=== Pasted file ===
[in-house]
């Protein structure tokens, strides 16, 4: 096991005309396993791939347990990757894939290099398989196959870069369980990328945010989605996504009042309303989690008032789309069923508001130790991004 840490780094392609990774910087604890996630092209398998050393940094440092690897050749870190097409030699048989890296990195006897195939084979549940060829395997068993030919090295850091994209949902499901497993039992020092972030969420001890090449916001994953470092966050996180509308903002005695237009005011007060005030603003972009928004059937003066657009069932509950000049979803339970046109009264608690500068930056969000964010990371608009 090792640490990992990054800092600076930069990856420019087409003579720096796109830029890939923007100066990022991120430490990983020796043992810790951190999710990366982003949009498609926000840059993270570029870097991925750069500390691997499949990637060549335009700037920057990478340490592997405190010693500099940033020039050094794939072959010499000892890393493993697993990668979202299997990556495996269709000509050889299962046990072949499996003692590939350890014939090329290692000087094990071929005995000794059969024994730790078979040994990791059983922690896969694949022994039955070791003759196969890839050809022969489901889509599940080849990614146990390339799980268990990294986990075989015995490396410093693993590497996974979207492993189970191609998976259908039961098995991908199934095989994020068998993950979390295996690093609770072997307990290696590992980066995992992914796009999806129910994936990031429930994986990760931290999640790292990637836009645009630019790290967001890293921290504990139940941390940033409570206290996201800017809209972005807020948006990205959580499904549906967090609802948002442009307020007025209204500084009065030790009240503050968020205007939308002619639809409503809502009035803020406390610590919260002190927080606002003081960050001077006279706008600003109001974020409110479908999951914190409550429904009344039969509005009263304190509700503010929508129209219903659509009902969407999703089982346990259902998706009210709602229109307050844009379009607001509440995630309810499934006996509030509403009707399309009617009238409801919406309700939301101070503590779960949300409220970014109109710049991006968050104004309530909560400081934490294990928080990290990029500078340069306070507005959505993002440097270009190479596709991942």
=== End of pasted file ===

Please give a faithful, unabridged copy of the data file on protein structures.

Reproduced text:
[in-house]
């Protein structure tokens, strides 16, 4: 096991005309396993791939347990990757894939290099398989196959870069369980990328945010989605996504009042309303989690008032789309069923508001130790991004 840490780094392609990774910087604890996630092209398998050393940094440092690897050749870190097409030699048989890296990195006897195939084979549940060829395997068993030919090295850091994209949902499901497993039992020092972030969420001890090449916001994953470092966050996180509308903002005695237009005011007060005030603003972009928004059937003066657009069932509950000049979803339970046109009264608690500068930056969000964010990371608009 090792640490990992990054800092600076930069990856420019087409003579720096796109830029890939923007100066990022991120430490990983020796043992810790951190999710990366982003949009498609926000840059993270570029870097991925750069500390691997499949990637060549335009700037920057990478340490592997405190010693500099940033020039050094794939072959010499000892890393493993697993990668979202299997990556495996269709000509050889299962046990072949499996003692590939350890014939090329290692000087094990071929005995000794059969024994730790078979040994990791059983922690896969694949022994039955070791003759196969890839050809022969489901889509599940080849990614146990390339799980268990990294986990075989015995490396410093693993590497996974979207492993189970191609998976259908039961098995991908199934095989994020068998993950979390295996690093609770072997307990290696590992980066995992992914796009999806129910994936990031429930994986990760931290999640790292990637836009645009630019790290967001890293921290504990139940941390940033409570206290996201800017809209972005807020948006990205959580499904549906967090609802948002442009307020007025209204500084009065030790009240503050968020205007939308002619639809409503809502009035803020406390610590919260002190927080606002003081960050001077006279706008600003109001974020409110479908999951914190409550429904009344039969509005009263304190509700503010929508129209219903659509009902969407999703089982346990259902998706009210709602229109307050844009379009607001509440995630309810499934006996509030509403009707399309009617009238409801919406309700939301101070503590779960949300409220970014109109710049991006968050104004309530909560400081934490294990928080990290990029500078340069306070507005959505993002440097270009190479596709991942």